Cryptochromes define a novel circadian clock mechanism in monarch butterflies that may underlie sun compass navigation
Casselman, Amy L.
Reppert, Steven M.
Student AuthorsQuan Yuan
UMass Chan AffiliationsGraduate School of Biomedical Sciences, Neuroscience Program
Department of Neurobiology
KeywordsAnimals; Brain; Butterflies; Cell Line; *Circadian Rhythm; Drosophila; Drosophila Proteins; Eye Proteins; Flavoproteins; Flight, Animal; Molecular Sequence Data; Mutation; Photoreceptor Cells, Invertebrate; Receptors, G-Protein-Coupled; *Sunlight; Transgenes
Neuroscience and Neurobiology
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AbstractThe circadian clock plays a vital role in monarch butterfly (Danaus plexippus) migration by providing the timing component of time-compensated sun compass orientation, a process that is important for successful navigation. We therefore evaluated the monarch clockwork by focusing on the functions of a Drosophila-like cryptochrome (cry), designated cry1, and a vertebrate-like cry, designated cry2, that are both expressed in the butterfly and by placing these genes in the context of other relevant clock genes in vivo. We found that similar temporal patterns of clock gene expression and protein levels occur in the heads, as occur in DpN1 cells, of a monarch cell line that contains a light-driven clock. CRY1 mediates TIMELESS degradation by light in DpN1 cells, and a light-induced TIMELESS decrease occurs in putative clock cells in the pars lateralis (PL) in the brain. Moreover, monarch cry1 transgenes partially rescue both biochemical and behavioral light-input defects in cry(b) mutant Drosophila. CRY2 is the major transcriptional repressor of CLOCK:CYCLE-mediated transcription in DpN1 cells, and endogenous CRY2 potently inhibits transcription without involvement of PERIOD. CRY2 is co-localized with clock proteins in the PL, and there it translocates to the nucleus at the appropriate time for transcriptional repression. We also discovered CRY2-positive neural projections that oscillate in the central complex. The results define a novel, CRY-centric clock mechanism in the monarch in which CRY1 likely functions as a blue-light photoreceptor for entrainment, whereas CRY2 functions within the clockwork as the transcriptional repressor of a negative transcriptional feedback loop. Our data further suggest that CRY2 may have a dual role in the monarch butterfly's brain-as a core clock element and as an output that regulates circadian activity in the central complex, the likely site of the sun compass.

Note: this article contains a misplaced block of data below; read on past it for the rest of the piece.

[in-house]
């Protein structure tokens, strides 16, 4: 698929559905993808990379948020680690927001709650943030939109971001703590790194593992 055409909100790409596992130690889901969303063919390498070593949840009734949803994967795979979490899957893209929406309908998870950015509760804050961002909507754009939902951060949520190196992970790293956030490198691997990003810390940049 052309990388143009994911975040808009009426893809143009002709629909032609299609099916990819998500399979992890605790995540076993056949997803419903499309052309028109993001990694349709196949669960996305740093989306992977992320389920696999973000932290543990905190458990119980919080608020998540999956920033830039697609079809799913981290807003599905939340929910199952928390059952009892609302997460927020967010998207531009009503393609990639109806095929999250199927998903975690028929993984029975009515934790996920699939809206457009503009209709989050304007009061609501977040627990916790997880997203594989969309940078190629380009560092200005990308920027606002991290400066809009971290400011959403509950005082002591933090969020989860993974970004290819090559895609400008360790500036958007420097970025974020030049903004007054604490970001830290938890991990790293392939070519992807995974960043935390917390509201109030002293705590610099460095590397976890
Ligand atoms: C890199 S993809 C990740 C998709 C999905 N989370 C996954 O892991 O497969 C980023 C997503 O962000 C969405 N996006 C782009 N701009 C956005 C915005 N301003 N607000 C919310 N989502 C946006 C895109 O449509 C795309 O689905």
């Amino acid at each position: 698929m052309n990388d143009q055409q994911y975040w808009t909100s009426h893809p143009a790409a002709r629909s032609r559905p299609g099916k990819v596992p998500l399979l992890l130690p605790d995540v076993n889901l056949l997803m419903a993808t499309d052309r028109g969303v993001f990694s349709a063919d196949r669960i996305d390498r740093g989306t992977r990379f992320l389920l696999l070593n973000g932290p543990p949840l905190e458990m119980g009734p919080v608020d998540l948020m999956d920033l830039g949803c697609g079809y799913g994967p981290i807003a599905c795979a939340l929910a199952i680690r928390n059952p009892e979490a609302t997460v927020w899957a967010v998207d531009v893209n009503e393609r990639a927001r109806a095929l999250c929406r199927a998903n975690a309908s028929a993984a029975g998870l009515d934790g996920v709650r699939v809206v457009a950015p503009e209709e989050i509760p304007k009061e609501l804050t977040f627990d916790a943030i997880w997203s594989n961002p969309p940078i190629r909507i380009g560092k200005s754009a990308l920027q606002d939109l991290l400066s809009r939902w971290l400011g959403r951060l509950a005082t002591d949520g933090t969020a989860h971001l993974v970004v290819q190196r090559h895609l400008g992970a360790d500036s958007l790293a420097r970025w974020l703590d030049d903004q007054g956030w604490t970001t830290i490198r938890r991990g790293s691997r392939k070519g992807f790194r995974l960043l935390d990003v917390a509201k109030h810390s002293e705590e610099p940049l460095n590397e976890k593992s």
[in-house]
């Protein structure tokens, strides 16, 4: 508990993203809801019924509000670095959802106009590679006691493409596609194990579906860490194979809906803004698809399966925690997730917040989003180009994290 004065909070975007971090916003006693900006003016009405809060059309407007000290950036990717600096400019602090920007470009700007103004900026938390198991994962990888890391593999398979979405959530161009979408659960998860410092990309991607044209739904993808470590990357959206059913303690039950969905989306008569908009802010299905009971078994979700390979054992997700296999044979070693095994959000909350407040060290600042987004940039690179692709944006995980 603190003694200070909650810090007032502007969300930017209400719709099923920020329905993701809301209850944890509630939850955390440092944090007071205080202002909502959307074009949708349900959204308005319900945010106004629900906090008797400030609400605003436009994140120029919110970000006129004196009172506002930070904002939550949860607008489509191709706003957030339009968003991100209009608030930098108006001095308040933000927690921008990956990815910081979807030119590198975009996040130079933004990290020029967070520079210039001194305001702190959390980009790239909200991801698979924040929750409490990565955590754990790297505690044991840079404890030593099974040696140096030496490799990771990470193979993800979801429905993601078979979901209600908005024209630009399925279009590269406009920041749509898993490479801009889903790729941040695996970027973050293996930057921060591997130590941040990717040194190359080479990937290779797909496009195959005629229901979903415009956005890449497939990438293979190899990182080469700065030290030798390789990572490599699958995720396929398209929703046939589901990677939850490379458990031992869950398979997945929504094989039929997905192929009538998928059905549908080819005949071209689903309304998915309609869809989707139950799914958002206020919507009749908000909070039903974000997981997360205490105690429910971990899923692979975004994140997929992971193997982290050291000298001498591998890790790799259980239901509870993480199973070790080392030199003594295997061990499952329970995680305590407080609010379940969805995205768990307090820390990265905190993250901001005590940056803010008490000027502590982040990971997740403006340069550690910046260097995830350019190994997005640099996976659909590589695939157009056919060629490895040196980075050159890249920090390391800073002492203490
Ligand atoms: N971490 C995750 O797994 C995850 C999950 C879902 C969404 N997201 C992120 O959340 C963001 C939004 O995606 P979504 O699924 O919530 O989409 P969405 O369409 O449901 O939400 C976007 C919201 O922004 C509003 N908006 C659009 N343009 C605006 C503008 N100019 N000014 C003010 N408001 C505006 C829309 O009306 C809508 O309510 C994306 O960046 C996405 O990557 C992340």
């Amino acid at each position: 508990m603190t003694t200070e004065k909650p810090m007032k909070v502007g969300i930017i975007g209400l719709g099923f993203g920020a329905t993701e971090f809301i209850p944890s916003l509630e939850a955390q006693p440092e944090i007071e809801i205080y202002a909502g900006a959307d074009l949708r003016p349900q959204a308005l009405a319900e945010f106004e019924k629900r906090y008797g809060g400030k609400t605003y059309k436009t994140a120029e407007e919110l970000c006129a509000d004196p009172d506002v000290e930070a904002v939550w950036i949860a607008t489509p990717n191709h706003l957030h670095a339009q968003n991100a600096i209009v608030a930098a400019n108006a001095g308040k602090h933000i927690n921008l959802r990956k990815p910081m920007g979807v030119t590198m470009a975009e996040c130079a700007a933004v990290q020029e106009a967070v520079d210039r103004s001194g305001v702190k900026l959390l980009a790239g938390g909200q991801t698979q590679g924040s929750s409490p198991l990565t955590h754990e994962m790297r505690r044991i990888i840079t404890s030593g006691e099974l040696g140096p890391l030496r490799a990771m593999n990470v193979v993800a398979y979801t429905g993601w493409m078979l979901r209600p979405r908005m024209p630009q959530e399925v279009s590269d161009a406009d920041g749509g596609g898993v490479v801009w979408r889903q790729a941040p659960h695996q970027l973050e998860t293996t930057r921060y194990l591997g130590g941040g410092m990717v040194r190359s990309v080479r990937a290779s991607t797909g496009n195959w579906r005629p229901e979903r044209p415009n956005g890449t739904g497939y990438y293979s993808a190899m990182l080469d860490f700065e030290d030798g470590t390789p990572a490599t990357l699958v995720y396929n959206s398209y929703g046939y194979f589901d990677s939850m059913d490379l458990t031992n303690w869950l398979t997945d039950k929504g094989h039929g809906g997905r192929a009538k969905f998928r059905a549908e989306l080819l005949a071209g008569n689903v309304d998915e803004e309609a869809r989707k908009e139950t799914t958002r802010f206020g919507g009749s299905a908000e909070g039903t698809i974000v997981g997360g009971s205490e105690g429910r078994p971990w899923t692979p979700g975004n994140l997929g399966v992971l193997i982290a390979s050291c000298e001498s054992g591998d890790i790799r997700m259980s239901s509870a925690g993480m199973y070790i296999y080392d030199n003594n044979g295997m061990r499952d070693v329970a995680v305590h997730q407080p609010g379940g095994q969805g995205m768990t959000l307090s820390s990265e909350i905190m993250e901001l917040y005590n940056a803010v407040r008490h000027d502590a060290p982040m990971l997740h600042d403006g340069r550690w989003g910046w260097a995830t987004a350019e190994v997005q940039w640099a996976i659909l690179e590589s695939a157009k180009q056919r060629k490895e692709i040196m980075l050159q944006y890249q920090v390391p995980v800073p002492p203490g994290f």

SourcePLoS Biol. 2008 Jan;6(1):e4. Link to article on publisher's site
Permanent Link to this Itemhttp://hdl.handle.net/20.500.14038/32833
Related ResourcesLink to Article in PubMed